For a game with simple controls, there’s a surprising number of ways to use tools, traps, and the environment to the killer’s advantage. There’s also the ability to make a phone call in each stage, which summons “help.” In the first stage, I summoned pesticide fumigators, and they went right to the room I was standing in. I hadn’t figured out who they were because they were dressed just like the meth cooks from the previous failed run. So they poisoned me, and I died. On another stage, I summoned a chainsaw wielding madman, who cornered my killer in a bathroom and unzipped him. On yet another, I called and got a couple zombies. So I was laughing as I watched the zombies slowly take over the beach…until I realized I was the only food left. Yep, dead again.

None of this bothered me. I had a blast making those phone calls to see what would arrive, and then deciding if I could maybe plan around them for extra mayhem. Each stage took me several runs to get a feel for the best ways to mow through the party, or to escape the police if I happened to get caught. Running from the cops isn’t easy, either, as the killer has all the stamina of an asthmatic elderly bank teller. But it can be done, and it all has to be factored into pulling off “the perfect crime.”

That’s really the key point that made this one of those “one more time” experiences. I might get really close to clearing a stage, only to fumble at the last moment. It might be because I got greedy and was convinced I could pull a three-fer, or it might be that one of the last victims had gone into full on panic (indicated by a red flashing bar over their heads) and decided to kill the killer. And it might just be some random thing I couldn’t have predicted. In all cases, I’d utter a short curse and press the button to reload the stage and try again.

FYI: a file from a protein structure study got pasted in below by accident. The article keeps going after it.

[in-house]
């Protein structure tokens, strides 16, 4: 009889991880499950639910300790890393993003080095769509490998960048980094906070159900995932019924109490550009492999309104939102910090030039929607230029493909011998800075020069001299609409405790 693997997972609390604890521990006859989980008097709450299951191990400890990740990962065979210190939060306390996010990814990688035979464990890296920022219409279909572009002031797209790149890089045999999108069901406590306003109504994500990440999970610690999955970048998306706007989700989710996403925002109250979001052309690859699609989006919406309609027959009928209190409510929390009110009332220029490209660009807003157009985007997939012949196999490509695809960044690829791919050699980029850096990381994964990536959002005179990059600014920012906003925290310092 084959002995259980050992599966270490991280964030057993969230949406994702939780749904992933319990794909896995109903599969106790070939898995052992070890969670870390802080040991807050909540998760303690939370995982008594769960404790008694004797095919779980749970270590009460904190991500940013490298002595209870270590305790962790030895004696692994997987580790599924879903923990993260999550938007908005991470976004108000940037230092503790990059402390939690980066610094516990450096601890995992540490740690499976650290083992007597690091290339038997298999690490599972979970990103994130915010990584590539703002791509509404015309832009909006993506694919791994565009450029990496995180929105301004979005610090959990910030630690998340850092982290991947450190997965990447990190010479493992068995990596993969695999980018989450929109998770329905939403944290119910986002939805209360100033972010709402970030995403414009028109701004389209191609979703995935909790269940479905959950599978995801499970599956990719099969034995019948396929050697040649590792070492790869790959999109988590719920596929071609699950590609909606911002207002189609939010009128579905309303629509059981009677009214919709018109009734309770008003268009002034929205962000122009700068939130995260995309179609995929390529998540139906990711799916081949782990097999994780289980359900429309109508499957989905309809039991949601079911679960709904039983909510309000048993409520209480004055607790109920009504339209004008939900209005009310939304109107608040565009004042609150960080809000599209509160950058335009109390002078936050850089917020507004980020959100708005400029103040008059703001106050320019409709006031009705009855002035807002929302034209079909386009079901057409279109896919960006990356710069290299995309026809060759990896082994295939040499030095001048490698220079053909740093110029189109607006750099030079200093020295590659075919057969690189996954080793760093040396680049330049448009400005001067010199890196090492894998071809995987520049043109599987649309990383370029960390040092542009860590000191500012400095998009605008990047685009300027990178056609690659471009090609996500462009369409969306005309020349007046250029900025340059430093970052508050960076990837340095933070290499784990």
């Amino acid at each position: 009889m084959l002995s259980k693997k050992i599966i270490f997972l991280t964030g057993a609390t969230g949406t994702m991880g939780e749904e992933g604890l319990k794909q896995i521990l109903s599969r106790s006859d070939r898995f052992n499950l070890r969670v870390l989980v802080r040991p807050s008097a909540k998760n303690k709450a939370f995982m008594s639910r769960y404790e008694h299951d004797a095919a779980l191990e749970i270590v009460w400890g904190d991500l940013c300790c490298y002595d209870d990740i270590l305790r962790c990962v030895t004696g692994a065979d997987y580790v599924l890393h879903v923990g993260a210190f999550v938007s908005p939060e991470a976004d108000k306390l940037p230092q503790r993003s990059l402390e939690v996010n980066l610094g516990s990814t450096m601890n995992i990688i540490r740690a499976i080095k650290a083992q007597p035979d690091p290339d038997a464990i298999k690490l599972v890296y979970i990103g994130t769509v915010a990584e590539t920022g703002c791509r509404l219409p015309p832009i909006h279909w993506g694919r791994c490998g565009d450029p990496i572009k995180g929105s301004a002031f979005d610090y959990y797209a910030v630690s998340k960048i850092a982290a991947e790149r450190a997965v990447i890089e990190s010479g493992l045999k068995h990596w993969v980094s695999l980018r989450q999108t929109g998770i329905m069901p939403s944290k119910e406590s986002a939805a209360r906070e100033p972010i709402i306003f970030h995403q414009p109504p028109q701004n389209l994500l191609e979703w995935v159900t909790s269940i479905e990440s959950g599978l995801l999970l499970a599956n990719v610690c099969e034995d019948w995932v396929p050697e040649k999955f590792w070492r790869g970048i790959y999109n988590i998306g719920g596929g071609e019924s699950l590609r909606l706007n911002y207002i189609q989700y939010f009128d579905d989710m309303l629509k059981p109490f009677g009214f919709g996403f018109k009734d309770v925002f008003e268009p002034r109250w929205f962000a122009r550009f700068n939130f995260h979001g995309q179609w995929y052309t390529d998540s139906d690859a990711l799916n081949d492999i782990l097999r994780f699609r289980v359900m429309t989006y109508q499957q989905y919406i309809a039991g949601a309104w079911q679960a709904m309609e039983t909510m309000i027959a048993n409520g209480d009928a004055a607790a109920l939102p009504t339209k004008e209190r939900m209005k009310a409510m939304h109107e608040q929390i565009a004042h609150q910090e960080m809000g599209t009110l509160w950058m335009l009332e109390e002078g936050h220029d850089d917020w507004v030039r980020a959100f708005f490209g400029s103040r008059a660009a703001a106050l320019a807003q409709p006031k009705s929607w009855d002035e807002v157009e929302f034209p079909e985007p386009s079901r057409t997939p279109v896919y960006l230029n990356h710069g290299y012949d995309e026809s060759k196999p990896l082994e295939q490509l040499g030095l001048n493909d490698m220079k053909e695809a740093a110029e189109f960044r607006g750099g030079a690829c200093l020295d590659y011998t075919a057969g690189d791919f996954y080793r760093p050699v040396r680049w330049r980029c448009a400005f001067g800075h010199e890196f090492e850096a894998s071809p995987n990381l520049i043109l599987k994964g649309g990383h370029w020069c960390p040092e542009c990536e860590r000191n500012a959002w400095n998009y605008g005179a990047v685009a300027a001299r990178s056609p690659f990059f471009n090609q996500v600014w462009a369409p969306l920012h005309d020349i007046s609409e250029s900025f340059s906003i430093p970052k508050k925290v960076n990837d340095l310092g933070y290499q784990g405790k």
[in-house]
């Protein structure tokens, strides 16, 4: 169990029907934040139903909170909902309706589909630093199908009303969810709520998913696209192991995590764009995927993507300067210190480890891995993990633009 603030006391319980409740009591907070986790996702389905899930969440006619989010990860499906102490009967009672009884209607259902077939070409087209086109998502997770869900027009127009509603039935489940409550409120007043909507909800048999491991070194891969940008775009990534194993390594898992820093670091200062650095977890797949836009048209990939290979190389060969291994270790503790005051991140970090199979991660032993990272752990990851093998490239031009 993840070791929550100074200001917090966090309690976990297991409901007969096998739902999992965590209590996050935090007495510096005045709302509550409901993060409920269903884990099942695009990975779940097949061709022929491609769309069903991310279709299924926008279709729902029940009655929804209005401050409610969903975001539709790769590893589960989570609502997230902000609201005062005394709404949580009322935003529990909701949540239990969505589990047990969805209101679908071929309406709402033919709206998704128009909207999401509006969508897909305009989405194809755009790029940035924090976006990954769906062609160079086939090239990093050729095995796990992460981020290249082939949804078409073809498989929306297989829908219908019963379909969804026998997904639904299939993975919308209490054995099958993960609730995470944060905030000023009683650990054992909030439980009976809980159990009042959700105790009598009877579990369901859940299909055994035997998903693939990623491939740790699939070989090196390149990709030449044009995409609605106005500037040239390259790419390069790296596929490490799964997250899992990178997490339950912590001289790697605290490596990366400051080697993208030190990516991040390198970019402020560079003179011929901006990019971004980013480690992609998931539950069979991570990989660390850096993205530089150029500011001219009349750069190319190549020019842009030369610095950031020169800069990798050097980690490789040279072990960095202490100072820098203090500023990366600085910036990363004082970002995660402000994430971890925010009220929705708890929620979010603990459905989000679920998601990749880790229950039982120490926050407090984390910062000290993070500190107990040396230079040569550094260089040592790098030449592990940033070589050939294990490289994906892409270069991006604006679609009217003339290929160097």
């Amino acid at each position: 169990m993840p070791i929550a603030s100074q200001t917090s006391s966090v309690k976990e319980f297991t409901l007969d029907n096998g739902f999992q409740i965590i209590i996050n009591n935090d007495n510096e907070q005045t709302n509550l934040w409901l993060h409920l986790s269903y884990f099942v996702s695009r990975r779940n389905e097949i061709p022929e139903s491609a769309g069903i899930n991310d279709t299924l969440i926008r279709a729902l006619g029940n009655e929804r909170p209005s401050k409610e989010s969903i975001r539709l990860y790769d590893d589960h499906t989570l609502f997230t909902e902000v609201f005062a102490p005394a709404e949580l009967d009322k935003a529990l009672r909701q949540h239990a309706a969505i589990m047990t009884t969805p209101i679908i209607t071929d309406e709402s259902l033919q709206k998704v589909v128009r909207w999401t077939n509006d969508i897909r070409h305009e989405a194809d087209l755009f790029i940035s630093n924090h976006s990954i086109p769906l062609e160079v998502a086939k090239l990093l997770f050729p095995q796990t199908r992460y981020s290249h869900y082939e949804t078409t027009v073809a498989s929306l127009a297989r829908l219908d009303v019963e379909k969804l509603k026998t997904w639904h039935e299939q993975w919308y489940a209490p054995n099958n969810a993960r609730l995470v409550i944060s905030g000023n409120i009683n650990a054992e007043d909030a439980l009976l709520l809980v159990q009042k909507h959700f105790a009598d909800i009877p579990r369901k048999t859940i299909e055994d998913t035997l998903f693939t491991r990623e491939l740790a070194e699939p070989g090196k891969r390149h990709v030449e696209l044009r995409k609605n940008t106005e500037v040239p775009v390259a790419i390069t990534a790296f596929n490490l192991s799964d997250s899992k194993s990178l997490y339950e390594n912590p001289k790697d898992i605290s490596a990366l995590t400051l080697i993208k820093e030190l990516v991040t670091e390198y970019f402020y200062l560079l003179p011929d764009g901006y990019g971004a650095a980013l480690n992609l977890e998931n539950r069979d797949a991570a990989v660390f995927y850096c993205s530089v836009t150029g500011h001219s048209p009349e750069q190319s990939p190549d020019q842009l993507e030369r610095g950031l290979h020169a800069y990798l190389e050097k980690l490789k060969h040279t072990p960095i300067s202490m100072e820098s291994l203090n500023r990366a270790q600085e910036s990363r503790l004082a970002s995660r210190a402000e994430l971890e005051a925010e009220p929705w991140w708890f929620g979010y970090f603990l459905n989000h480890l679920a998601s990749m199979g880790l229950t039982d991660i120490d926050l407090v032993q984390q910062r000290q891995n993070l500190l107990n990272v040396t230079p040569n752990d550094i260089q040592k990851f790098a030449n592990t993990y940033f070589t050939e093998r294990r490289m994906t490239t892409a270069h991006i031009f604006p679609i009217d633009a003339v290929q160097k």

It wasn’t a perfect experience, though, as there were a few glitches here and there. On one stage, if I killed the drummer of the band before the singer, the cop who arrived would accuse the singer, and then lock up trying to sort out a path around the drum kit. This was a repeatable glitch, and the only way to reset the cop was getting close enough to get his attention, which resulted in arrests and restarts every time. The other glitch involved a final party-goer who somehow got stuck in a walking cycle on top of a tree, and nothing I could do could get him down. So I had to reload and start again.

Then there’s the final level, which spawns a pair of federal agents, and these guys are pure bullshit. Even sneaking up on their backs and stabbing them did nothing. They would kick out in front of themselves, and even though the killer was behind them, he would still go down. I won the game by way of dumb luck because I’d set up a trap for a guard, and the two agents spawned and ran right past me to both take the blast face first. But before that? I’d had maybe twenty runs, every one of them ending to those assholes curb stomping my killer.

Setting those complaints and lamentations aside, Party Hard was a surprisingly good time in spite of its difficulty. The story is bog standard horror fare, so if you’ve watched a few films, odds are you’ll figure it out long before the final cut scene spells it out for you. The acting is hammy, but eh, its mimicking B horror films, so that’s fine, too.

I’ll give Party Hard 4 stars and recommend it to folks looking for something chaotic, absurd, and utterly addicting. It’s definitely worth your time if you can learn to embrace the chaos and become one with your hockey mask sporting madman.